Songwriter, pianist and record producer Donnie Demers has traveled the world wowing crowds with his music. After he and brother Jimmy performed to a standing ovation on Jerry Lewis’ long-running muscular dystrophy telethon in the 1980’s, the legendary comedian encouraged Donnie to move to LA to pursue his craft. Both brothers ended up following that advice, staked out successful careers, and played their biggest venue ever together: the 2007 Special Olympics in Shanghai, China, where more than 65,000 swayed to the melody of Donnie’s song, “Benediction (Let The Best of You Go Free).” ABILITY’s Geri Jewell and David Zimmerman met up with Donnie recently and the three of them enjoyed a freewheeling conversation.
David Zimmerman: Where did you meet Geri?
Donnie Demers: At Norman Lear’s. Wait a minute—
Geri Jewell: —It was a book signing at that big mansion on Sunset Boulevard owned by the Reznick’s.
Demers: Yes, good memory!
Zimmerman: Who was the book signing for?
Demers: Norman Lear!
Jewell: It was a huge party, a lot of fun.
Demers: Norman is a rare gift. Every word that comes out of his mouth you just feel like he spent hours thinking about, yet you know it’s not possible, because he just blurts out these amazing sentences on the spot. I always find myself thinking, “Wow, I wish I had said that!” He’s one of my favorite people.
Zimmerman: I was blessed to be introduced to him by Geri, and then we did an interview with him. It brought tears to my eyes because I felt like I was visiting with my dad.
Jewell: That’s his energy.
Zimmerman: I saw that article you wrote for the Huffington Post where you said, “When you listen to Norman Lear speak, it’s like a master class in humanities.”
Jewell: He discovered me and launched my career on The Facts of Life; how did you and Norman meet?
Demers: In 2003, my brother Jimmy sang at the funeral of our friend Christopher Hemmeter, a real estate developer who designed the Jimmy Carter Library. Hal Gaba, who co-owned Concord Records with Norman Lear, was at the funeral and came up to Jimmy and me right afterwards. He asked if we were signed to a record label. When we told him we weren’t, he said, “You are now!”
I’d wanted to meet Norman ever since I found out that he co-owned Concord. Jimmy had already known him for some time, and then one night we were at a dinner party and Norman was there. I asked Jimmy to introduce me to him. But Norman must’ve already known about me because later that evening he came up to me and Jimmy and asked, “Would you two gentlemen come to my office tomorrow? I’d like to speak with you.” When we got there, Norman said, “What’s keeping you from moving forward?” I wondered if it was because our album was not doing as well as everyone had hoped.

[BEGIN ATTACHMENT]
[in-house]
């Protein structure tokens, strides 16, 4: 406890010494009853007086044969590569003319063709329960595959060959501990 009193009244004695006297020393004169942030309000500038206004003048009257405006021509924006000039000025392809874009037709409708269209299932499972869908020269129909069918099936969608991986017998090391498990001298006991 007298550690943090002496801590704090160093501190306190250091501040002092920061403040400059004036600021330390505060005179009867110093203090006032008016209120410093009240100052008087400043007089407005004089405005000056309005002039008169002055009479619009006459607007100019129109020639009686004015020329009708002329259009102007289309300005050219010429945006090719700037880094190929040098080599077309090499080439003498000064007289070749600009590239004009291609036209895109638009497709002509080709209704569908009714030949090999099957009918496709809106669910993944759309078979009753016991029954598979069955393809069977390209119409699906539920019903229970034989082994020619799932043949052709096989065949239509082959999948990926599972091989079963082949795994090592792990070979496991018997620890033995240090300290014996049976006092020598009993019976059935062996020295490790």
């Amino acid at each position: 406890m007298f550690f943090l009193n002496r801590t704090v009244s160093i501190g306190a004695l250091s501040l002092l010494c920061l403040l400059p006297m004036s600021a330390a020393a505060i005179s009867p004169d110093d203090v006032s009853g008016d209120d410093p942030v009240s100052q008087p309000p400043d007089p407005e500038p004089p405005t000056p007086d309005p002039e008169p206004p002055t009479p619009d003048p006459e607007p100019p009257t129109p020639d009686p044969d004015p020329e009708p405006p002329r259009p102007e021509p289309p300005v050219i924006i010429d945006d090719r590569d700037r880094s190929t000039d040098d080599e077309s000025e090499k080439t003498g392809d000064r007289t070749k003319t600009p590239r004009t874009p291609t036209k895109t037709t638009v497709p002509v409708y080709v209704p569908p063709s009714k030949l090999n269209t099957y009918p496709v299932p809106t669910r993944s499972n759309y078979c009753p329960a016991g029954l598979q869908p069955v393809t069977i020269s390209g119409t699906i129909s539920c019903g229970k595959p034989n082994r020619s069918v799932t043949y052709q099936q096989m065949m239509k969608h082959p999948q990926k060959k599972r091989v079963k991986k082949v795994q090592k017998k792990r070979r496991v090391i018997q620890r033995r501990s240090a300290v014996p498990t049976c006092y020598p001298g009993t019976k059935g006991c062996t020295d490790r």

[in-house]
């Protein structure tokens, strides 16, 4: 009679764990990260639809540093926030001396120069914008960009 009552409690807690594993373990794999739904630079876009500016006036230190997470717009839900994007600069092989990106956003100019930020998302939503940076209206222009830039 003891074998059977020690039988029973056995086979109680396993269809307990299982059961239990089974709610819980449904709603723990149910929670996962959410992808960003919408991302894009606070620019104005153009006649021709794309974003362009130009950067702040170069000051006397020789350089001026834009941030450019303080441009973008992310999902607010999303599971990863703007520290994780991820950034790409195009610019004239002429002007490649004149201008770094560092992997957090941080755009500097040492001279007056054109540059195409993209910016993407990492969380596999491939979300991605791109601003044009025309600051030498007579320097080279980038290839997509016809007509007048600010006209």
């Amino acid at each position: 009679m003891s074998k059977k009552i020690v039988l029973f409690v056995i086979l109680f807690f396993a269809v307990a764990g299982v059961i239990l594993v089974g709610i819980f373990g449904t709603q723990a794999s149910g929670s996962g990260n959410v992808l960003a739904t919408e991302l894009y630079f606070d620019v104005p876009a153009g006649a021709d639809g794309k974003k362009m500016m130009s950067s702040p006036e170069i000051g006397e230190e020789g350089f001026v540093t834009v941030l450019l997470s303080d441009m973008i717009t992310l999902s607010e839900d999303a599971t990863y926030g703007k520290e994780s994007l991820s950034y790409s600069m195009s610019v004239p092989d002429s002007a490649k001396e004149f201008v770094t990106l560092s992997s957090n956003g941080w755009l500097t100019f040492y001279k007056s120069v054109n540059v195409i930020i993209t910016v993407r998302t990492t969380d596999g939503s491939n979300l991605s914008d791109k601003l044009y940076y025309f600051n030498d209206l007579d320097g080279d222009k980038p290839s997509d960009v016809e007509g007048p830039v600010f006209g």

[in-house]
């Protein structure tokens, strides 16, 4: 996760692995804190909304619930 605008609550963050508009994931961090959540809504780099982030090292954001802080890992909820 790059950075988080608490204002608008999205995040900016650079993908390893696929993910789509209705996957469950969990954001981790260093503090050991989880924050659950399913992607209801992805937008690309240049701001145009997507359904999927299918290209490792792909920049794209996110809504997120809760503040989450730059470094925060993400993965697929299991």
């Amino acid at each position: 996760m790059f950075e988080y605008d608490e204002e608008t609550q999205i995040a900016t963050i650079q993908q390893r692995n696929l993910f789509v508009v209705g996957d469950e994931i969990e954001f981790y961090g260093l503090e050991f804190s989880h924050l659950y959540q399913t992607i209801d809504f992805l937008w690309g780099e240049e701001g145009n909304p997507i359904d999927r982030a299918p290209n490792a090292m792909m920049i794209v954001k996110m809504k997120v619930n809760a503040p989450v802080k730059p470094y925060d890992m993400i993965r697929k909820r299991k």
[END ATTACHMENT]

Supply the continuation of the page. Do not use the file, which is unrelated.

Jewell: Is that what it was about?
Demers: No. He looked at me and said, “You’re both so talented, but I wonder if you are holding Jimmy back.” Norman thought that, because of my disability, perhaps Jimmy was spending too much time taking care of me, and not enough focused on his own career. At first I laughed because anyone who knew us knew that, if anything, the reverse was true. Jimmy is the youngest of four boys and a girl, and has always been coddled and pampered. I said, “Norman, I love you, but you’ve got it flip-flopped.”
Zimmerman: (laughs) You told him right away?
Demers: Right away. I said, “If anything, Jimmy has [indirectly] held me back because I’ve spent my entire life waiting for him to make it big, so that we could do our “brother act.” I always believed that we were born into the same family for a reason, and that the two of us would share our different, but complementary talents as a team, like the Carpenters. I mean, it was the perfect scenario: He was a great-looking singer with songs written by my, his brother, who just happened to play them on the piano while seated in his wheelchair. It was perfect. Our story was made for Oprah!
Zimmerman: How did Jimmy react to that?
Demers: Deep down, Jimmy knew it was true that I wasn’t holding him back. I think he was just as dumbfounded as I was by what Norman said.
Demers: So that was my first interaction with Norman Lear. I was struck by his candor and by his willingness to help us with a situation that he thought could have become a distraction. Since then, Norman has become one of my all time favorite mentors. And he has the most loving wife and children, all of them brilliant in their own right.
Jewell: They are.
Demers: And then there are all the magical things that Norman has done for the world of television. I remember watching all of those great shows. I was a kid in the ‘70s, and that is when Norman Lear owned television! I loved Mary Hartman, Mary Hartman. That was probably my favorite. I couldn’t wait for the next episode.
Zimmerman: Every week!
Demers: Exactly, but not a lot of people know about that one today. It wasn’t as popular as All in the Family.
Zimmerman: It’s a cult classic.
Demers: Louise Lasser was so brilliant as Mary Hartman. Initially I was stoked to meet Norman because he created Mary Hartman.
Zimmerman: Do you remember the first time your fingers touched the piano keys?